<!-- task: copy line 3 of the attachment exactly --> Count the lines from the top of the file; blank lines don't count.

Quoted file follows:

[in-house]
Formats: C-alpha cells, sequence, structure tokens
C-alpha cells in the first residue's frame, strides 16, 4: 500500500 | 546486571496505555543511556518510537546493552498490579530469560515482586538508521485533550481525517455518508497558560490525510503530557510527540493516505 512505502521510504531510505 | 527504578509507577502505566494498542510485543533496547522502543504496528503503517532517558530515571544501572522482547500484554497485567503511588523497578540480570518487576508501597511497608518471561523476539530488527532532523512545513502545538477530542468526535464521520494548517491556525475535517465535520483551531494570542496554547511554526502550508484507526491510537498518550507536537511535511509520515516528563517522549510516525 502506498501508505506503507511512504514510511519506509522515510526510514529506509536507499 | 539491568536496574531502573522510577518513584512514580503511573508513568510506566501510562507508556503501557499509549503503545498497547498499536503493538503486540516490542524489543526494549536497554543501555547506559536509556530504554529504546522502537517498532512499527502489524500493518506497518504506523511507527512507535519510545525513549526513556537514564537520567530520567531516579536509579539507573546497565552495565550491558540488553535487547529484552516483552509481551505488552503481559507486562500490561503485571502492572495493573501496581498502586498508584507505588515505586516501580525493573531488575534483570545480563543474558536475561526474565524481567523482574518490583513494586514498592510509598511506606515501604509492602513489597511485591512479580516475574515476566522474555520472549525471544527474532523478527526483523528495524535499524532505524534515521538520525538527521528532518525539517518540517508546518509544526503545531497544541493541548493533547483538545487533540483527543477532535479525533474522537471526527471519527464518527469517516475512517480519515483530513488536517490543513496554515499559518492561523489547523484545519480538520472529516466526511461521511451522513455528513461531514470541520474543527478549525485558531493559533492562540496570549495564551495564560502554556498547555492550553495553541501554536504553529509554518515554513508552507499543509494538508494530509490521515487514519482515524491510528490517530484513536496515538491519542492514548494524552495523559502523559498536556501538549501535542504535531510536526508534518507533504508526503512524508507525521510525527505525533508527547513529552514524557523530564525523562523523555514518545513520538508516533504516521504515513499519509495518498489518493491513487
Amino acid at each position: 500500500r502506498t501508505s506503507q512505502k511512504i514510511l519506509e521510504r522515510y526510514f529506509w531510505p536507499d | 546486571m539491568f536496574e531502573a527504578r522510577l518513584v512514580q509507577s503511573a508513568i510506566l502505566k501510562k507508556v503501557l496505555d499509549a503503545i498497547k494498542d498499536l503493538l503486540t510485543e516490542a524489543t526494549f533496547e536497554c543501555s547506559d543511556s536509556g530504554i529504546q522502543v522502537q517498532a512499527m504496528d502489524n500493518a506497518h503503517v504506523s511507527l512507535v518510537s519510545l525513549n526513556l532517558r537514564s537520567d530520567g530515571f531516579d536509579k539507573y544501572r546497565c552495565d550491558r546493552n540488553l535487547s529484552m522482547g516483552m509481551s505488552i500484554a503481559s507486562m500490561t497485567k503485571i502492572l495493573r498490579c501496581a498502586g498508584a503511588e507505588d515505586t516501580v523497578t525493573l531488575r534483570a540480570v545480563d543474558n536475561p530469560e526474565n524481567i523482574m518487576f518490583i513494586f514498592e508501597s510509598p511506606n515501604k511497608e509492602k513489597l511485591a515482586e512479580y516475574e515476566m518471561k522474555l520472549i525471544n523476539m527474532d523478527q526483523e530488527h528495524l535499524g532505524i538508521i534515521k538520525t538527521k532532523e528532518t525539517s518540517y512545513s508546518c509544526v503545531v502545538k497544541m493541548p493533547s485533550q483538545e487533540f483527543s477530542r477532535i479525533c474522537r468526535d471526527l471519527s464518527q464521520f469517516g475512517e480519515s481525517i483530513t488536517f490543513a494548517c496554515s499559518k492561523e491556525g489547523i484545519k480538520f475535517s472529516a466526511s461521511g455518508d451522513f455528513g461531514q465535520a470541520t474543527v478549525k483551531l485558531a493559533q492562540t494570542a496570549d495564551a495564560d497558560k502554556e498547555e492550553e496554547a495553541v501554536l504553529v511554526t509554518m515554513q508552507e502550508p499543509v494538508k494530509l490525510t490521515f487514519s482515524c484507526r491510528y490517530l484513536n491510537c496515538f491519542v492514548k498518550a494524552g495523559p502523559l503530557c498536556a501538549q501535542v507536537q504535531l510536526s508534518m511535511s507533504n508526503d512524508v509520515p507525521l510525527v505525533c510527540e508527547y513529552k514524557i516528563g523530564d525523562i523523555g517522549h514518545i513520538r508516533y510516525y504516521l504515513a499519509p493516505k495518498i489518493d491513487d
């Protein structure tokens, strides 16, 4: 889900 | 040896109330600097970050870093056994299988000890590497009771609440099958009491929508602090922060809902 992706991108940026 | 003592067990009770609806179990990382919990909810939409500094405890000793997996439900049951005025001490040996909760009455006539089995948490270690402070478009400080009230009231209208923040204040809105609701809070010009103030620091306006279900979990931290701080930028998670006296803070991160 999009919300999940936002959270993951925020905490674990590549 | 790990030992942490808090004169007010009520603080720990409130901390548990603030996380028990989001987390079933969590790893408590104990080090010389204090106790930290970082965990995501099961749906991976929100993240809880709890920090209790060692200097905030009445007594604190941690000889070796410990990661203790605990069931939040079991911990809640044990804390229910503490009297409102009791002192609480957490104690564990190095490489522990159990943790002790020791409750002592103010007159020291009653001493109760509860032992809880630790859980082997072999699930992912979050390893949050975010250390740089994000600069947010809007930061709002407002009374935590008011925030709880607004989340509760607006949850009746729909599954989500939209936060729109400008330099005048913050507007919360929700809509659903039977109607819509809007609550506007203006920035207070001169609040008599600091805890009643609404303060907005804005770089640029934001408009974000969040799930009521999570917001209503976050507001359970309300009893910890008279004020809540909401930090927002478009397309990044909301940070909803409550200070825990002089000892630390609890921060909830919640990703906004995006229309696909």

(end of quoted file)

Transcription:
C-alpha cells in the first residue's frame, strides 16, 4: 500500500 | 546486571496505555543511556518510537546493552498490579530469560515482586538508521485533550481525517455518508497558560490525510503530557510527540493516505 512505502521510504531510505 | 527504578509507577502505566494498542510485543533496547522502543504496528503503517532517558530515571544501572522482547500484554497485567503511588523497578540480570518487576508501597511497608518471561523476539530488527532532523512545513502545538477530542468526535464521520494548517491556525475535517465535520483551531494570542496554547511554526502550508484507526491510537498518550507536537511535511509520515516528563517522549510516525 502506498501508505506503507511512504514510511519506509522515510526510514529506509536507499 | 539491568536496574531502573522510577518513584512514580503511573508513568510506566501510562507508556503501557499509549503503545498497547498499536503493538503486540516490542524489543526494549536497554543501555547506559536509556530504554529504546522502537517498532512499527502489524500493518506497518504506523511507527512507535519510545525513549526513556537514564537520567530520567531516579536509579539507573546497565552495565550491558540488553535487547529484552516483552509481551505488552503481559507486562500490561503485571502492572495493573501496581498502586498508584507505588515505586516501580525493573531488575534483570545480563543474558536475561526474565524481567523482574518490583513494586514498592510509598511506606515501604509492602513489597511485591512479580516475574515476566522474555520472549525471544527474532523478527526483523528495524535499524532505524534515521538520525538527521528532518525539517518540517508546518509544526503545531497544541493541548493533547483538545487533540483527543477532535479525533474522537471526527471519527464518527469517516475512517480519515483530513488536517490543513496554515499559518492561523489547523484545519480538520472529516466526511461521511451522513455528513461531514470541520474543527478549525485558531493559533492562540496570549495564551495564560502554556498547555492550553495553541501554536504553529509554518515554513508552507499543509494538508494530509490521515487514519482515524491510528490517530484513536496515538491519542492514548494524552495523559502523559498536556501538549501535542504535531510536526508534518507533504508526503512524508507525521510525527505525533508527547513529552514524557523530564525523562523523555514518545513520538508516533504516521504515513499519509495518498489518493491513487